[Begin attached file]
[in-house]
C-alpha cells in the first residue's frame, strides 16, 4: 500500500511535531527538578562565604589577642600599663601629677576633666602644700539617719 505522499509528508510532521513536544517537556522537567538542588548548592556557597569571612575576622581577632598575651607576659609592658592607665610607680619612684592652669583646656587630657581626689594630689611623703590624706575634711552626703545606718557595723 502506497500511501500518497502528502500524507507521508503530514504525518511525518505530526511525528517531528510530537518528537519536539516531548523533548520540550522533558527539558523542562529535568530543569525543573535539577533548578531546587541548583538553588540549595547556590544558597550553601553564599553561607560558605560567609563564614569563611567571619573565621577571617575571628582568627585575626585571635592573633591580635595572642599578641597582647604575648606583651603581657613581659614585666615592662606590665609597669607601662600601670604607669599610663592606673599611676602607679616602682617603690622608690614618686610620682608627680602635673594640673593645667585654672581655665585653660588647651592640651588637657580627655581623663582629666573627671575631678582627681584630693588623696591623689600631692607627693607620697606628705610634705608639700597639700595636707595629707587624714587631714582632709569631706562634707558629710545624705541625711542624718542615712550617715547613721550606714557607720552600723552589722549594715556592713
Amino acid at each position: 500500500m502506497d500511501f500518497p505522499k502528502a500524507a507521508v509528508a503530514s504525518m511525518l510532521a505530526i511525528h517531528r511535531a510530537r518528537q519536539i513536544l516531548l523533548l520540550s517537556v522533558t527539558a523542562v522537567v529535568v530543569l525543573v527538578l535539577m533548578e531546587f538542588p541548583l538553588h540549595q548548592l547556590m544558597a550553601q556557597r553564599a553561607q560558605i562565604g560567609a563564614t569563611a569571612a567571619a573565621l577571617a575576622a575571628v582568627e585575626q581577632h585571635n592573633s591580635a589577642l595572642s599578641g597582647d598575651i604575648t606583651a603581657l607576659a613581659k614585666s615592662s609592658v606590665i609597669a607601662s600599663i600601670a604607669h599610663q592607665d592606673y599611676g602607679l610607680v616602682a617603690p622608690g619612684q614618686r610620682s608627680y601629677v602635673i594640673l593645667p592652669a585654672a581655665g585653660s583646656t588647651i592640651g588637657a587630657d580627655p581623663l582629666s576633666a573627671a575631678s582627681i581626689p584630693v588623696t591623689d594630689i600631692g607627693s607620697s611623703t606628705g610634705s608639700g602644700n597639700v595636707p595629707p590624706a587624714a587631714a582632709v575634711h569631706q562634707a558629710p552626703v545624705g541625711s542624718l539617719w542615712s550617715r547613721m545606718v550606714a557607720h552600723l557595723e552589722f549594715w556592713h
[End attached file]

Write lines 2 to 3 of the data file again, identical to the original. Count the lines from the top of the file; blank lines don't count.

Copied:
C-alpha cells in the first residue's frame, strides 16, 4: 500500500511535531527538578562565604589577642600599663601629677576633666602644700539617719 505522499509528508510532521513536544517537556522537567538542588548548592556557597569571612575576622581577632598575651607576659609592658592607665610607680619612684592652669583646656587630657581626689594630689611623703590624706575634711552626703545606718557595723 502506497500511501500518497502528502500524507507521508503530514504525518511525518505530526511525528517531528510530537518528537519536539516531548523533548520540550522533558527539558523542562529535568530543569525543573535539577533548578531546587541548583538553588540549595547556590544558597550553601553564599553561607560558605560567609563564614569563611567571619573565621577571617575571628582568627585575626585571635592573633591580635595572642599578641597582647604575648606583651603581657613581659614585666615592662606590665609597669607601662600601670604607669599610663592606673599611676602607679616602682617603690622608690614618686610620682608627680602635673594640673593645667585654672581655665585653660588647651592640651588637657580627655581623663582629666573627671575631678582627681584630693588623696591623689600631692607627693607620697606628705610634705608639700597639700595636707595629707587624714587631714582632709569631706562634707558629710545624705541625711542624718542615712550617715547613721550606714557607720552600723552589722549594715556592713
Amino acid at each position: 500500500m502506497d500511501f500518497p505522499k502528502a500524507a507521508v509528508a503530514s504525518m511525518l510532521a505530526i511525528h517531528r511535531a510530537r518528537q519536539i513536544l516531548l523533548l520540550s517537556v522533558t527539558a523542562v522537567v529535568v530543569l525543573v527538578l535539577m533548578e531546587f538542588p541548583l538553588h540549595q548548592l547556590m544558597a550553601q556557597r553564599a553561607q560558605i562565604g560567609a563564614t569563611a569571612a567571619a573565621l577571617a575576622a575571628v582568627e585575626q581577632h585571635n592573633s591580635a589577642l595572642s599578641g597582647d598575651i604575648t606583651a603581657l607576659a613581659k614585666s615592662s609592658v606590665i609597669a607601662s600599663i600601670a604607669h599610663q592607665d592606673y599611676g602607679l610607680v616602682a617603690p622608690g619612684q614618686r610620682s608627680y601629677v602635673i594640673l593645667p592652669a585654672a581655665g585653660s583646656t588647651i592640651g588637657a587630657d580627655p581623663l582629666s576633666a573627671a575631678s582627681i581626689p584630693v588623696t591623689d594630689i600631692g607627693s607620697s611623703t606628705g610634705s608639700g602644700n597639700v595636707p595629707p590624706a587624714a587631714a582632709v575634711h569631706q562634707a558629710p552626703v545624705g541625711s542624718l539617719w542615712s550617715r547613721m545606718v550606714a557607720h552600723l557595723e552589722f549594715w556592713h